He hadn’t slept long when he was awakened by a heavy object pouncing on his chest.  A pair of red, beady eyes stared intently into his face, and the foul breath of the skeen assaulted his nose.  It hissed like a fiend from hell, and Regen swept it to the floor with a quick motion of his arm.

“What’re you doin’?” Regen roared as he swung his feet over the side of the bunk and reached for his pistol.  The skeen crouched just out of his reach in the dark room and continued to hiss like a cornered snake.

“I guess you’ve finally gone wild like ever’body said you would.  God, I’d hate to shoot ya, but if you don’t calm down, I’ll do it.”  He raised the pistol and waited for the skeen to make its move.  The hissing continued, but Regen thought he heard a harmonic in its tone.  The animal’s eyes seemed to soften, and it bolted for a ventilation shaft.

Regen re-holstered his pistol and scratched his head.  “I’m gonna have t’ test those rats for rabies.  Hitler must’ve eaten a bad one, for sure.”

He went to the hold and passed each cage through the medical unit.  None of them tested positive.

“Oh well, maybe he was just in a bad mood.”

At that moment, Hitler walked through the doorway and settled calmly at his master’s feet staring up at him with pleading eyes and cooing softly.

“Oh, you wanna make up now, eh?”

Hitler cocked his head to one side and gave the Bremen a quizzical stare.

“Don’t give me that innocent act.  You’re gonna hafta be on your best behavior the rest o’ the afternoon if you want another snack.  Now get outta here!”

The skeen recognized the tone, though he understood none of the words, and ran through the door just ahead of his master’s kick.  Regen returned to the cargo hold and resumed sorting out Rollum’s part of the treasure.  He moved a crate full of odd bits and found the cable run both Hitler and his victim must have used to enter the compartment earlier.  It was a bit small, but skeens seemed to be able to shrink as needed to get where they wanted to go.  The sort was finally complete except for one object – the chakma Rollum identified as being worth so much more than its bullion price.  He went through the smaller pieces again, with no better luck.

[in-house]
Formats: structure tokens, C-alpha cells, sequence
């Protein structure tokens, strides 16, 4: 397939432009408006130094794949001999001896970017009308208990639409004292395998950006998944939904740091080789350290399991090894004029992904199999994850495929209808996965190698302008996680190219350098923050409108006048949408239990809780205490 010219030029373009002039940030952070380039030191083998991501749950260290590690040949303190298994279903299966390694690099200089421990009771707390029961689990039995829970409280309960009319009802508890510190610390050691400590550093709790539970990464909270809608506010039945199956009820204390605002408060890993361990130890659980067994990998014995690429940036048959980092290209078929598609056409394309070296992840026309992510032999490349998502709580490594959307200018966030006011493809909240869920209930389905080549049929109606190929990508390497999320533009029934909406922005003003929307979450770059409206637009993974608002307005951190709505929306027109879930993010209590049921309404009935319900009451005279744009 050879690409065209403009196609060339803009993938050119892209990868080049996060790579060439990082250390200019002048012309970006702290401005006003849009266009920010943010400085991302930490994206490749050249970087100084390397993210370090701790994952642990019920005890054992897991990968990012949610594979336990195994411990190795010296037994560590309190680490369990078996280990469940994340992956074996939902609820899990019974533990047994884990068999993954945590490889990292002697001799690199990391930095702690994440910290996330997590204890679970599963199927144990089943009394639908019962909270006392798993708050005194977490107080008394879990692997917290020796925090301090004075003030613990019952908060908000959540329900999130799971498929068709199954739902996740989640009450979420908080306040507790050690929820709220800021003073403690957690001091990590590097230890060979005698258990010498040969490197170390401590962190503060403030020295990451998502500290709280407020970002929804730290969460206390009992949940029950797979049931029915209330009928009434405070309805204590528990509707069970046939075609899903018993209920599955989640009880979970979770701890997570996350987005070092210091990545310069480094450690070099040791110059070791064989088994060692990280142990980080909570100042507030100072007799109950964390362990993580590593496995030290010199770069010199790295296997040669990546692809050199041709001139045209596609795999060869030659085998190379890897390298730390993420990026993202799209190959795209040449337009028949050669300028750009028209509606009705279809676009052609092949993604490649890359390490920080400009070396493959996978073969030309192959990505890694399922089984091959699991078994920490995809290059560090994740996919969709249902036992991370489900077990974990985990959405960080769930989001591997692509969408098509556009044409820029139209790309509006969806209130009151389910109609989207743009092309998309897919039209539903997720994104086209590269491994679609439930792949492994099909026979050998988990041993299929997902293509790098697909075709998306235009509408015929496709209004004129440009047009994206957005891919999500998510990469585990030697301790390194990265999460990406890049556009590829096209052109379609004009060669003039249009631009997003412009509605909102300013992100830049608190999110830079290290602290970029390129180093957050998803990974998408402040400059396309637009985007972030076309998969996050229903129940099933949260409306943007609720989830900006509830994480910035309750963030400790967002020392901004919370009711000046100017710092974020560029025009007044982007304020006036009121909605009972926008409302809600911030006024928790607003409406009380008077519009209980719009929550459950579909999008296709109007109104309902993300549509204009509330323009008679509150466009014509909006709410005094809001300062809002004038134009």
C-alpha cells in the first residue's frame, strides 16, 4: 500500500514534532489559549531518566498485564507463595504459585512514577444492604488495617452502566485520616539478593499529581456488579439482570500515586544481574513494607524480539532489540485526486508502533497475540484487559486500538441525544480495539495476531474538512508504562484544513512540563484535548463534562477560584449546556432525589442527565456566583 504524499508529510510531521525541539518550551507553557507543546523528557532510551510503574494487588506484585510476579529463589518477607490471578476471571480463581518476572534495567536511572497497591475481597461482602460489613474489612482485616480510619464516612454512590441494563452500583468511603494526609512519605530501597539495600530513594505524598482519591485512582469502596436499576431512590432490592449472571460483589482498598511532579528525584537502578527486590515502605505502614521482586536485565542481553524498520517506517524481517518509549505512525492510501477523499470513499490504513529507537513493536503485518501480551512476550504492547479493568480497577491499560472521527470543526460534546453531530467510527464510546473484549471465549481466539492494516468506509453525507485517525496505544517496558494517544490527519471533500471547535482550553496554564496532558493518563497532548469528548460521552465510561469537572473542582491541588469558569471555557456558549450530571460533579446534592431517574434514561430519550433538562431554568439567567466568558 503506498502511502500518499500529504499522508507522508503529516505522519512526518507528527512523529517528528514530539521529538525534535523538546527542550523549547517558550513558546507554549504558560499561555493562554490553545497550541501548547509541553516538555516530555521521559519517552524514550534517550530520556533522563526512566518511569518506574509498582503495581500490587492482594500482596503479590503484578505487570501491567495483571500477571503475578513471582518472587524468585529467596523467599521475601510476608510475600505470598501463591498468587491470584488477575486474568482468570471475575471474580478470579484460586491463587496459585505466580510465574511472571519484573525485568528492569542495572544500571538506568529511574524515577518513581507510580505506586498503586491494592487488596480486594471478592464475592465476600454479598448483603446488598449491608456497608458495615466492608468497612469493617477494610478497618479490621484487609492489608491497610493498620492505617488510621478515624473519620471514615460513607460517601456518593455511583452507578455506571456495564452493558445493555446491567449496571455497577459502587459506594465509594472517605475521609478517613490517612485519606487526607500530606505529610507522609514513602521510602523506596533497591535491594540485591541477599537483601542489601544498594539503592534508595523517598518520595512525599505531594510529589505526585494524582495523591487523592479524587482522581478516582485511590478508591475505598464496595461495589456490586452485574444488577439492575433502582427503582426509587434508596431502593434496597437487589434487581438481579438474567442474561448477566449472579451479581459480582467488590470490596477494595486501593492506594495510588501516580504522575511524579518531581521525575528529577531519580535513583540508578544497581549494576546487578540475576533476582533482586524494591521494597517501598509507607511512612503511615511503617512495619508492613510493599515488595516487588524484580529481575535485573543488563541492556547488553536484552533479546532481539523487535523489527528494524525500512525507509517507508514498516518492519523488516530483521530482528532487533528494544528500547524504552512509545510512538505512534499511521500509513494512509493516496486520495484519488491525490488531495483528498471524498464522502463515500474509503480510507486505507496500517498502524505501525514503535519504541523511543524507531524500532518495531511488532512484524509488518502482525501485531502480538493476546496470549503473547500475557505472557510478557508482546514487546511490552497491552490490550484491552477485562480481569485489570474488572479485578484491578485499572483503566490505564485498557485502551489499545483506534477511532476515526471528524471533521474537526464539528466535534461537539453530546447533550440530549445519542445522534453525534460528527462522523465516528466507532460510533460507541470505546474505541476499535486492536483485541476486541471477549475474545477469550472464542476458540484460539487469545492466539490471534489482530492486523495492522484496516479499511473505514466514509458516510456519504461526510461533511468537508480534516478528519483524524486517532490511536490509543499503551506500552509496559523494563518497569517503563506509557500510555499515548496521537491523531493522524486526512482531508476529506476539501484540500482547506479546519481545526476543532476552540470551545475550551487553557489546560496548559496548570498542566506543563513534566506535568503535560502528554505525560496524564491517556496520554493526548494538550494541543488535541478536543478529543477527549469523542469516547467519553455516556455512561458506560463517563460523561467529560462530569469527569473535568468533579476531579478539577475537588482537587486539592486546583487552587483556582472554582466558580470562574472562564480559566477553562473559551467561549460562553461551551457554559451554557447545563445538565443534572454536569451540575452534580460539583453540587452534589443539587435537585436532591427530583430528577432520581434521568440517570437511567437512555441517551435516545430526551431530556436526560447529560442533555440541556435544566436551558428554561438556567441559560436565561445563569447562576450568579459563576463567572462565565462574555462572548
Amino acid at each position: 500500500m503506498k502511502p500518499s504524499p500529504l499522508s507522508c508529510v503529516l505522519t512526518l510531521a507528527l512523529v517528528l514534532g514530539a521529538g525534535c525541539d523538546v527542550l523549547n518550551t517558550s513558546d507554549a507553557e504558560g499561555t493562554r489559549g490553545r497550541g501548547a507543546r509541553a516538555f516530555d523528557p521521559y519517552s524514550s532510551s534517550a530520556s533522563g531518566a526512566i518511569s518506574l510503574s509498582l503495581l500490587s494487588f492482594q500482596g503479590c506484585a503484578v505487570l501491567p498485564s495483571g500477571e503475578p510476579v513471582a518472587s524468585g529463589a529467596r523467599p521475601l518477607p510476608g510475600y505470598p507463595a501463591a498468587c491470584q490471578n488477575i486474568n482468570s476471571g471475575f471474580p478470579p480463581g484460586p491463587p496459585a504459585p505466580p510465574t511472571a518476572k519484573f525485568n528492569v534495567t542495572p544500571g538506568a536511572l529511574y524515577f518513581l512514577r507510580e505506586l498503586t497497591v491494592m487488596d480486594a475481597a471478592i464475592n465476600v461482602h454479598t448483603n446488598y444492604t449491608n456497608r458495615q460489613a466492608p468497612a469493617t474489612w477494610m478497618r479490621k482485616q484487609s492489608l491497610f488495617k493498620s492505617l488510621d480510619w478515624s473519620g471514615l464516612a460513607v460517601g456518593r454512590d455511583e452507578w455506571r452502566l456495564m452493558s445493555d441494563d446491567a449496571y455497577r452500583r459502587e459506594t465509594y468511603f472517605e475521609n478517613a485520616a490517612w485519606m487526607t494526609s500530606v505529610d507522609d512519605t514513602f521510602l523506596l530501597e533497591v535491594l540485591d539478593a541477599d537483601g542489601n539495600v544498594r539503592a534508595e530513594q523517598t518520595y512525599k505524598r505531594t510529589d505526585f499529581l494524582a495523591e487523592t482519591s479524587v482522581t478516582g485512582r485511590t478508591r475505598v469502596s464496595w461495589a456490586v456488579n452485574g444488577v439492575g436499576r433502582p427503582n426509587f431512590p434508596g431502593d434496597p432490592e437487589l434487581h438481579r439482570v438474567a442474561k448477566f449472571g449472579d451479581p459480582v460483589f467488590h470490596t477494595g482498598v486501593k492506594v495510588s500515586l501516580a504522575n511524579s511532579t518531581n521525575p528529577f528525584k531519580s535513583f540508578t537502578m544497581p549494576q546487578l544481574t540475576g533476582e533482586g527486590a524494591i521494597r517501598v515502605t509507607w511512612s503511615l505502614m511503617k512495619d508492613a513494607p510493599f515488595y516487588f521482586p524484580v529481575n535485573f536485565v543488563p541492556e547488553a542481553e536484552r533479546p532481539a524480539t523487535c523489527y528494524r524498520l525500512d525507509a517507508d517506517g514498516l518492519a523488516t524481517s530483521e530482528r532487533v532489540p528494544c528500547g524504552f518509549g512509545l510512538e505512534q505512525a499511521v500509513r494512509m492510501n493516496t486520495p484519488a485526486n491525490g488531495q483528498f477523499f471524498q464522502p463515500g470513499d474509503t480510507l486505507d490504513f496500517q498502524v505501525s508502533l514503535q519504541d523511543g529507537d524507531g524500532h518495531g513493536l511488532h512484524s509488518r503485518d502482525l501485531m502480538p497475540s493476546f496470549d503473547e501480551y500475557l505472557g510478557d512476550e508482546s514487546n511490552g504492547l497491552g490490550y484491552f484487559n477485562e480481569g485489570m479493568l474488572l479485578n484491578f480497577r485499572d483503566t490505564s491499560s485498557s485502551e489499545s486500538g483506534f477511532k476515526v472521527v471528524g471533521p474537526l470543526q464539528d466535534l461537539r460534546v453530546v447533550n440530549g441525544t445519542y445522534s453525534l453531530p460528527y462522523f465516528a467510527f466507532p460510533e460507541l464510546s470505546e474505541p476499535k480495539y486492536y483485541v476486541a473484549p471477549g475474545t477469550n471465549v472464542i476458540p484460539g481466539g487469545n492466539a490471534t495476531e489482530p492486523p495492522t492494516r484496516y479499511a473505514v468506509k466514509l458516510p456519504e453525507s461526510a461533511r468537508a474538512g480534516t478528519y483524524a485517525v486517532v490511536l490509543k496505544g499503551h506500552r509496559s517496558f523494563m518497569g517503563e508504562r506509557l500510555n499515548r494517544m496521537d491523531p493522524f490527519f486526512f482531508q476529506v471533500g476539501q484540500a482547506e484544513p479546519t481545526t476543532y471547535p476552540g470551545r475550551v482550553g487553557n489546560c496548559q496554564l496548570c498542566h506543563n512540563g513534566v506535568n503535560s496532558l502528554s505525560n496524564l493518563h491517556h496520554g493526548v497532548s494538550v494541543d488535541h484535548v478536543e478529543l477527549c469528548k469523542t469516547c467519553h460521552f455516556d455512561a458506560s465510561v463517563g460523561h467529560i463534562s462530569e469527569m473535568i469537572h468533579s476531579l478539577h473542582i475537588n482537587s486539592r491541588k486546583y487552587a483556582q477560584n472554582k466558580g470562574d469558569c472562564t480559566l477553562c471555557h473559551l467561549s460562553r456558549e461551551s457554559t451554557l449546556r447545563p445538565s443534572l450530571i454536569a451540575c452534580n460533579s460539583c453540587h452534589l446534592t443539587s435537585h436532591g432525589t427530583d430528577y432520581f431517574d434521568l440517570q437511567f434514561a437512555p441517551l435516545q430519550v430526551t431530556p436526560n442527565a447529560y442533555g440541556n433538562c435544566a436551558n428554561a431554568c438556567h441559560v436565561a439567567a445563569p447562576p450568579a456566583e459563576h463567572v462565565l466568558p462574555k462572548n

“That must’a been one o’ those Hitler swallowed.  Well, I’ll have to check out his skeen box every day now.”

Regen had trained Hitler to use a litter box, but cleaning it out was no pleasant task.  The skeen’s diet of small, furry creatures was not conducive to sweet smelling stools.  Now, he would have to tear apart each of the little balls to find the chakma, and he was not looking forward to the job.  As he turned to leave the cargo hold, a leathery head appeared in the cable run opening and began to hiss at him.

“I told you, no snacks ‘til you can behave.  Now git!”  Regen threw one of the larger gold objects at the skeen, and it ducked back inside the small metal cave.

Regen sat down at the ship’s control console and checked the progress of his flight.  The craft had received a good boost from the outer planets of the Volla system, and would easily make the target planet in twenty-four hours.  He needed to check bullion prices quickly, and sent out an electronic message to a dozen potential partners for illegal gold.  As he worked he noticed Hitler skulking about near the bulkhead on his left.  Evidently, the skeen got his message about leaving him alone for a while.  He turned his seat to recheck the navigation console and saw a brown streak vanish down the passageway to the cargo holds.  He turned back to where he’d seen Hitler, but the skeen was gone.

“I knew you was fast, but that’s a new track record,” Regen said to the empty cabin. 

Dinner was the next item on the agenda, and Regen moved to the food console to select his meal.  The long journey from Loomisa had consumed the best parts of his food supply, but the remaining choices weren’t that bad.  He punched in his selection just as Hitler scampered through the door.  The skeen sat obediently at his master’s feet and looked up at him with as much affection as a skeen could muster.

“Well, that’s more like it,” Regen said as he reached down to pet the repulsive creature.  “How ‘bout some dinner for you too?”